Jules Huppert, president of Valley State Bank, boasted a year ago that his Encino-based institution was poised "to emerge from the pack of little community banks."
As it turned out, Valley State eventually did distinguish itself from the competition. Trouble is, the bank did it by going deep in the hole at a time when its counterparts were making money.
Last week Valley State disclosed revised figures showing that it suffered a loss of $1.7 million in 1985, making last year its worst since it opened in 1979. On top of that, the bank revealed that it is under orders from federal regulators to boost its capital, now about $5 million, by at least $3 million before October, 1987. Regulators regard a bank's capital, or net worth, as its ultimate cushion against loan losses.
John C. Bedrosian, Valley State's chairman, said he is certain the needed $3 million will be raised but he wouldn't elaborate on the bank's plans.
"Nobody is that concerned about it," said Bruce Ackerman, a Valley State board member and the executive vice president of the Van Nuys Chamber of Commerce.
1 Option Is to Sell Bank
Banking experts speculated that Valley State's directors would contribute the new capital themselves. Otherwise, they said, Valley State will be hard pressed to stay afloat as an independent institution because most investors would be reluctant to buy new stock in a small, beleaguered bank.
One banker who didn't want to be identified said a more likely possibility than a stock offering is for Valley State, the fifth-largest bank based in the San Fernando Valley, to be bought out.
For Valley State, 1985 was the third bad year in a row. After making modest profits during each of its first four years, it lost a total of $976,035 in 1983 and 1984. This year hasn't been a huge success either, with the bank reporting a slim profit of $103,500 for the first six months.
Merger Fell Through
"We've hit a big bump in the road, but we're back on course," said Dwight D. Ham, Valley State's executive vice president and chief operating officer.
Last July, however, Huppert had big plans. He was working on a merger with Olympic National Bancorp, a Westside bank-holding company, and talked about expanding into Ventura County. And after Valley State chalked up a profit of $618,270 for the first half of 1985, Huppert projected that it would make close to $1 million for the year.
But the agreement with Olympic fell apart and several of Valley State's large real estate and business loans went sour.
Bedrosian said the bank originally told federal regulators that it lost $383,000 in 1985 but revised its figures after a routine review showed that more loans had gone bad than originally thought.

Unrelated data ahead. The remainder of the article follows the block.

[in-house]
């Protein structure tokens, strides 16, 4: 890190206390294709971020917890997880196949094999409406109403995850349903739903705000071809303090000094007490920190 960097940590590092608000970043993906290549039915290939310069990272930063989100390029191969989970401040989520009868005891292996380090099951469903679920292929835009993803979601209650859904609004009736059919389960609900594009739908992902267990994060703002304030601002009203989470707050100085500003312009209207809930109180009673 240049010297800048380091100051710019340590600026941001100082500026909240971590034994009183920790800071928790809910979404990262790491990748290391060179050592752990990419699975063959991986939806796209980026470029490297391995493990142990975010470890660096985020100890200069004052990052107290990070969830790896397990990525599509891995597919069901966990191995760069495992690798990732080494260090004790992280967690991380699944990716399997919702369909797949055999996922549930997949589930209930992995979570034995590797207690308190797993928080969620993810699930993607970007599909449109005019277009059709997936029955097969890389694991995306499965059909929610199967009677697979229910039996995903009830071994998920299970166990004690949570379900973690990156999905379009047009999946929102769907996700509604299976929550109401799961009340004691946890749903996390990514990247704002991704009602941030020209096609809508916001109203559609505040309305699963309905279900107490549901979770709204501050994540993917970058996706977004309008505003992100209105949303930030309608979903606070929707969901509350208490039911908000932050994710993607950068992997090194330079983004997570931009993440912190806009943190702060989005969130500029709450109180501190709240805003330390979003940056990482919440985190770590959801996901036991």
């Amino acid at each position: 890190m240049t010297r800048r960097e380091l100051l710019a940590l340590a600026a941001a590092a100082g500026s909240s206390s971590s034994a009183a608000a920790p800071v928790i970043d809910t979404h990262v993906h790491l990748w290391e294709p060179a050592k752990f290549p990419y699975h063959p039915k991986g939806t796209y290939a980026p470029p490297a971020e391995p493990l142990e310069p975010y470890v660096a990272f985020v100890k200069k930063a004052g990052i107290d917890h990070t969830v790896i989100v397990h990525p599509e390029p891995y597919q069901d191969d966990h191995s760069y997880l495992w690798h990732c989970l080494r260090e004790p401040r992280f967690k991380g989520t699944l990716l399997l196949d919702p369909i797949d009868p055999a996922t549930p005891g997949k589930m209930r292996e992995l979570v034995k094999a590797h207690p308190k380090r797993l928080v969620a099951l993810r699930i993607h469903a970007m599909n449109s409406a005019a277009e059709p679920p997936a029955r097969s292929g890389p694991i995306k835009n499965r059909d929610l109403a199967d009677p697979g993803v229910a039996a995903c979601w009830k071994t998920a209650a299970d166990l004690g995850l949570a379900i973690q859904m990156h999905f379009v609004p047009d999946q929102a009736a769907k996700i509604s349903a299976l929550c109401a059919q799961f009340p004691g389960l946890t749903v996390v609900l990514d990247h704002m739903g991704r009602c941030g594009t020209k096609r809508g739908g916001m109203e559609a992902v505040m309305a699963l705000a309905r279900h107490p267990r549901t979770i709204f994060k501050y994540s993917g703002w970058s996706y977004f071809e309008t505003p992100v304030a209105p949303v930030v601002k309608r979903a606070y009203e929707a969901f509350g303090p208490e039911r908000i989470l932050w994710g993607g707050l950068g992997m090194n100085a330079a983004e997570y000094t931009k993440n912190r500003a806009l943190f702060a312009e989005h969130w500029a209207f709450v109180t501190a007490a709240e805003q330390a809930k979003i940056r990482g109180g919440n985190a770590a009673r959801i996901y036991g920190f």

Now, Bedrosian said, Valley State is more interested in controlling its growth than in expanding. As of June 30, its assets were $107.8 million, down 9% from a year before. Ten jobs were cut over the past six months, and employment now stands at 126.
Valley State recently scaled back its Universal City and Van Nuys Airport branches, reassigning lenders from there to the bank's remaining full-service offices in Encino, Van Nuys and Woodland Hills.
"If you go fast, you take the risk of taking in some business you wouldn't if you weren't in a growth mode," Bedrosian said.
Valley State over the last year also has suffered frustration in the courts. It witnessed the dismissal of a suit in which it accused Huppert's predecessor as chief executive, Mark de Gorter, of wrongfully accusing Huppert of making improper loans and using drugs.
But De Gorter's countersuit, which contends that Valley State was trying through public comments to injure De Gorter's reputation and hurt his chances of starting a new bank, is pending. Huppert replaced De Gorter in December, 1983.
One of Valley State's bright spots is its lending for investors buying gold and other precious metals, one of Huppert's pet programs. Most bankers shun the business, considering it too esoteric and risky. It has been profitable for Valley State, however, and now accounts for more than 20% of the bank's assets.
Valley State's most immediate concern is raising capital. The Federal Deposit Insurance Corporation has ordered it to raise at least half of the $3 million by Dec. 3 and the rest by October, 1987.
The new capital would improve Valley State's capital-to-assets ratio--a gauge of a financial institution's ability to withstand losses-- from 4.6% on June 30 to 6.5% by the end of this year and 7.5% by October, 1987. Regulators normally require banks to maintain capital equal to at least 6% of their assets.
Tightened Loan Procedures
Bedrosian, in a letter to shareholders, said Valley State has taken steps to satisfy additional demands by regulators, including tightening its loan review procedures, reducing its level of brokered deposits, adopting a new budget and further diversifying its assets.